Talking about the magnetism of ions in crystals naturally brings us out of the atomic physics picture which we previously based ourselves in when discussing the free atom and ions (see previous note by clicking me!). Also, for sure we should turn to the many-electron scheme instead of a single-electron one. However, to build up the final multi-electron picture, we can potentially take the single-electron pathway. This is quite similar to the situation of independent atoms, where we have been mentioning the coupling between angular momentum of multi-electrons. The pathway we take thereby is also a single-electron one. For example, based on Hund’s rule, we talk about filling electrons one-by-one to various energy levels to finally build up the ground state. Here, for discussing the magnetism of ions in crystals, Hund’s rule can still be used in some situations. However, attention should be paid and we will revisit this issue later by inspecting a specific example.
To start, we first notice that usually the orbitals involved in magnetism are either \(3d\) (e. g. transition metals) or \(4f\) (e. g. rare earth metals), both of which are strongly localized (as compared to, e. g. \(s\) orbitals). Therefore, we can still treat those ions as being isolated. However, they are not completely isolated as being free ions and the states will be more or less influenced by the surroundings.

Although we say both \(3d\) and \(4f\) orbitals are strongly localized, electrons in either of those states can still move in the whole crystal [1]!

In a broad sense, such effect upon states exerted by the surroundings in crystal can be called the crystal field effect, which has different pictures in two distinctive situations - \(3d\) orbital involved transition metal ions and \(4f\) orbital involved rare earth metal ions [1].


For rare earth metals, because overlapping between \(4f\) is weak and therefore the crystal field effect is also weak since it is purely coming from electrostatic potential. In comparison for transition metal, the \(3d\) orbital overlapping is much stronger and therefore the crystal field effect is also much stronger as the result of hybridization (see page 15 in [2]). In former case, the \(LS\) coupling is considered first to go into the coupled \(J\) representation and then the crystal field is considered to split the degenerate \(J\) levels. Hereby, it should be pointed out that in this case we directly go into multi-electron picture without going through the single-electron pathway as before! Detailed discussion can be found in page 15-18 in Ref. [2], where the magnetic anisotropy pops up naturally as the result of symmetry-adapted Hamiltonian (see page-18 in Ref. [2]).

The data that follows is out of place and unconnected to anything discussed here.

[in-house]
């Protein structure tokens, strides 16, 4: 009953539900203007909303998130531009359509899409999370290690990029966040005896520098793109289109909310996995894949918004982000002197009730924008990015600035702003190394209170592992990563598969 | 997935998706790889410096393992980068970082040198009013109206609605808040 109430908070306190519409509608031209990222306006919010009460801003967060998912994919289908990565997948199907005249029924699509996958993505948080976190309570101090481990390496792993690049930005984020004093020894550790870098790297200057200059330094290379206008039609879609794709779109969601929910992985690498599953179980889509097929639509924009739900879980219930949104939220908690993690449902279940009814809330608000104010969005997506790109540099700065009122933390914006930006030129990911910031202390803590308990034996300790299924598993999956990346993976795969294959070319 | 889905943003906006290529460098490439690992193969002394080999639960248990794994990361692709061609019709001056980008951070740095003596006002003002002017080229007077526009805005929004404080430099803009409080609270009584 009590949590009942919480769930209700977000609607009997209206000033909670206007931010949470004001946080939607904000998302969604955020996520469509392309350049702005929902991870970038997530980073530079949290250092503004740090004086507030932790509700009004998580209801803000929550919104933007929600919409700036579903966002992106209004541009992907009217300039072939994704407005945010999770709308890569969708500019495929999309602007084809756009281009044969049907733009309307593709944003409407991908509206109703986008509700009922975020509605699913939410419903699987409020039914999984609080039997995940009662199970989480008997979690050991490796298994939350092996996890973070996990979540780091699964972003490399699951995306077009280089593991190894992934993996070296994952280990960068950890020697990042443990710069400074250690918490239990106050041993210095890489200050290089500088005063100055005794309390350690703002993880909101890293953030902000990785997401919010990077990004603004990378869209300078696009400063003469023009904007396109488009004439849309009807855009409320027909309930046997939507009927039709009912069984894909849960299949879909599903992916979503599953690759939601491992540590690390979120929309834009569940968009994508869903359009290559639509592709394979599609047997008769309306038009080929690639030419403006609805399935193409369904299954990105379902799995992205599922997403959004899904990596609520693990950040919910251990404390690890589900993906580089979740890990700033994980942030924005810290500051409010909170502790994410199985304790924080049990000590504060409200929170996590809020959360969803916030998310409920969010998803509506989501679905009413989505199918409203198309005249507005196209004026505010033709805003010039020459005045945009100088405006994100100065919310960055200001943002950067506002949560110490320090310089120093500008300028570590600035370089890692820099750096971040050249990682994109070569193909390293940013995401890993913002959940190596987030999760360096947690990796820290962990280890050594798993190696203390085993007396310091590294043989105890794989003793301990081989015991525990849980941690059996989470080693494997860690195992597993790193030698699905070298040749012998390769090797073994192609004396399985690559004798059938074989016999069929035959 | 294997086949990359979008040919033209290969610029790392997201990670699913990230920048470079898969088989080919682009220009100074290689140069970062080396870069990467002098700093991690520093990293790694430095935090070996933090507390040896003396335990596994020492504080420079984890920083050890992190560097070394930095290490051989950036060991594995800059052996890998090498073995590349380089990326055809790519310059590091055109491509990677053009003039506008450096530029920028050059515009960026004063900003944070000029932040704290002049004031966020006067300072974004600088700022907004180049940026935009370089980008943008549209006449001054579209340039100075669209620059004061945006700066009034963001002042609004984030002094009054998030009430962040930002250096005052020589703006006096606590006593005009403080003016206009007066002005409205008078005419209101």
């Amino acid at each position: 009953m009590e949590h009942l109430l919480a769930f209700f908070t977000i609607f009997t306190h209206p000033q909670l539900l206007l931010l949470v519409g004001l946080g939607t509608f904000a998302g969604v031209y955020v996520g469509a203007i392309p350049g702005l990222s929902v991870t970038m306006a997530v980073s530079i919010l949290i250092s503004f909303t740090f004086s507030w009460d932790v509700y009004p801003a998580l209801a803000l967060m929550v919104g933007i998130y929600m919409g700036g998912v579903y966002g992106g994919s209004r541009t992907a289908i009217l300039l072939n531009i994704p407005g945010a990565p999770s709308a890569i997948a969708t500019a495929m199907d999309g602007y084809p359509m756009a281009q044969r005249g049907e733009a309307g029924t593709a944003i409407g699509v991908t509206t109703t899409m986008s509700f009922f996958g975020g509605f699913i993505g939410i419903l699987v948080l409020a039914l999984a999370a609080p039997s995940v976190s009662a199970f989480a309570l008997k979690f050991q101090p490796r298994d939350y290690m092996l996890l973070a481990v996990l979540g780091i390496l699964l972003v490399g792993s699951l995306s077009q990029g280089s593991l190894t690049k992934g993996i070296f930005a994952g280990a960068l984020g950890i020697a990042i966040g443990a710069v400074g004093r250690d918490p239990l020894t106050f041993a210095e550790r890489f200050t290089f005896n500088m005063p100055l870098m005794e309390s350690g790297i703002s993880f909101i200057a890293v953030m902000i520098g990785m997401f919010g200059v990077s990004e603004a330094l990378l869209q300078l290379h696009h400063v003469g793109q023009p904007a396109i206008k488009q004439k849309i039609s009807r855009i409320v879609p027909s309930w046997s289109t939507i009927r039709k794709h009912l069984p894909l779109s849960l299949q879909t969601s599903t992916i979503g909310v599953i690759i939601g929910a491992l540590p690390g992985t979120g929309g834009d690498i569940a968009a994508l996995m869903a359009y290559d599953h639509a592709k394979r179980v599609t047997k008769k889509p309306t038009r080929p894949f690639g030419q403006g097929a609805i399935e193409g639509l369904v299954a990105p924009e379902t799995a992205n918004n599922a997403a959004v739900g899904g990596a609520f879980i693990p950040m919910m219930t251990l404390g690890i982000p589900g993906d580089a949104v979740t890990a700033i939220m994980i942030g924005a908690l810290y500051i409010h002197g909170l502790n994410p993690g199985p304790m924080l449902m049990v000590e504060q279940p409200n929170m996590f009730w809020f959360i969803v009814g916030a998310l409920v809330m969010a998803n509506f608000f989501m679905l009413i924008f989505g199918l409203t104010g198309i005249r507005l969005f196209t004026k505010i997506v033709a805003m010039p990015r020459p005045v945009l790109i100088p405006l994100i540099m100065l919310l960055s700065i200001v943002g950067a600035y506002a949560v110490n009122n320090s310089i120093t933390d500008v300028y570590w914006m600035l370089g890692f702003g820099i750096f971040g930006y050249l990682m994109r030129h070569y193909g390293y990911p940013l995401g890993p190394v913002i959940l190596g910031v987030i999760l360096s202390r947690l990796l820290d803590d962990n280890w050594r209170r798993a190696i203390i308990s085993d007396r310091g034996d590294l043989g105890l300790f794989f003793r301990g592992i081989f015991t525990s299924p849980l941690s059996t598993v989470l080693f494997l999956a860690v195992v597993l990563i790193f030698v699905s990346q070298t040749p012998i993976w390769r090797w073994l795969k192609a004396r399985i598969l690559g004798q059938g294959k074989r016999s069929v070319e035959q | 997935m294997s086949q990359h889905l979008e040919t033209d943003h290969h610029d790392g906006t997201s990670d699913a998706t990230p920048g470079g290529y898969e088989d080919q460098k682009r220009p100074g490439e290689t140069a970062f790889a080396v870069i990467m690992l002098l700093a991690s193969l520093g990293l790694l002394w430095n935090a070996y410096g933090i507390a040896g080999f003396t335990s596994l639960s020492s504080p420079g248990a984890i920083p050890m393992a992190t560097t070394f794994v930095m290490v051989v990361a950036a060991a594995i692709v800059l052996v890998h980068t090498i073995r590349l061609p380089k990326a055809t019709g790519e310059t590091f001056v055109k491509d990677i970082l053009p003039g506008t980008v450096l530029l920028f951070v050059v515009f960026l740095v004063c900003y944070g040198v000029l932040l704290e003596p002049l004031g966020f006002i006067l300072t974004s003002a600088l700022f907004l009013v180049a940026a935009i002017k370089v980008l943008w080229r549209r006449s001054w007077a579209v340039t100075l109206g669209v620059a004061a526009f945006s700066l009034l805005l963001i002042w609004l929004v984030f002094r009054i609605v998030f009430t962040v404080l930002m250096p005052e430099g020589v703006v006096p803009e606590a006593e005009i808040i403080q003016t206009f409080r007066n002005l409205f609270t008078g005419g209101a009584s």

For the latter situation, the crystal field effect is strong and thus is considered as the main factor, which splits the degenerate \(L\) levels. The \(LS\) coupling and other effects such as Zeeman effect are then considered as perturbations (see page 27-33 in Ref. [1]). Again, magnetic anisotropy naturally pops up as the result of either \(LS\) coupling or Zeeman term in the Hamiltonian (see page 34-37 in Ref. [1]). Moreover, Jahn-Teller effect also plays an important role for splitting states if the ground state is non-degenerate (see Ref. [3] and page section-3.4 in Ref. [1]).

Here we have two important things to mention. 1) When the ground state (see the example below for detailed explanations) is non-degenerate, it can be proved (see page 34-35 in Ref. [1]) that the contribution from orbital angular momentum (the coupled multi-electron one) to the Hamiltonian is 0. We say in such a situation, the orbital angular momentum is quenched. 2) When we have odd number of electrons, the doubly degeneracy of spin \(z\) component is not broken by the crystal field, which is called Kramers theorem and the still degenerate spin doublet is called Kramers doublet.

For understanding the splitting of \(L\) levels (which is obviously a multi-electron problem), here we can take a single-electron pathway. Taking the cubic symmetry as an example, first we can obtain the split states as the result of crystal field effect - the splitting into \(t_{2g}\) and \(e_g\) levels. Then according to the strength of the crystal field effect as compared to the energy for pairing electrons (the first Hund coupling, see previous note, by clicking me), we either have low-spin or high-spin situations - see Ref. [3] and page 21-22 in Ref. [2]. Suppose we have the low-spin situation, and for example we have 6 \(d\) electrons, the electrons can be filled into available states following the first Hund’s rule, as follows,


Any one of the three situations shown above can be our ground state and therefore in this case we have triplet degeneracy in our ground coupled state. Such a picture is exactly consistent with what we will get following the multi-electron approach, as shown in page 30-34 in Ref. [1].

Since we have hybridization of orbitals here, the single electron orbital angular momentum quantum number is no longer a good one. Therefore, the second Hund’s rule no longer works here and that’s why we have the triplet degeneracy in the example shown above.

Similar discussion can be made for other situations - refer to the states splitting discussed in page 19 in Ref. [2] and page 32-33 in Ref. [1].

For high-spin situation, we can also follow the single-electron pathway to discuss the degeneracy problems of the ground state. A full picture of electron configurations for both low-spin and high-spin situations can be found in Ref. [3]. N. B. when the energy difference between low-spin and high-spin configuration is not so large, we can potentially have the spin crossover - see page 21-22 in Ref. [2] - as the result of thermal effect.


[1] K. Yosida. Theory of magnetism. Springer. 1996.

[2] Theory of magnetism, by C. Timm.

[3] Jahn-Teller Distortions, from Chemistry LibreText.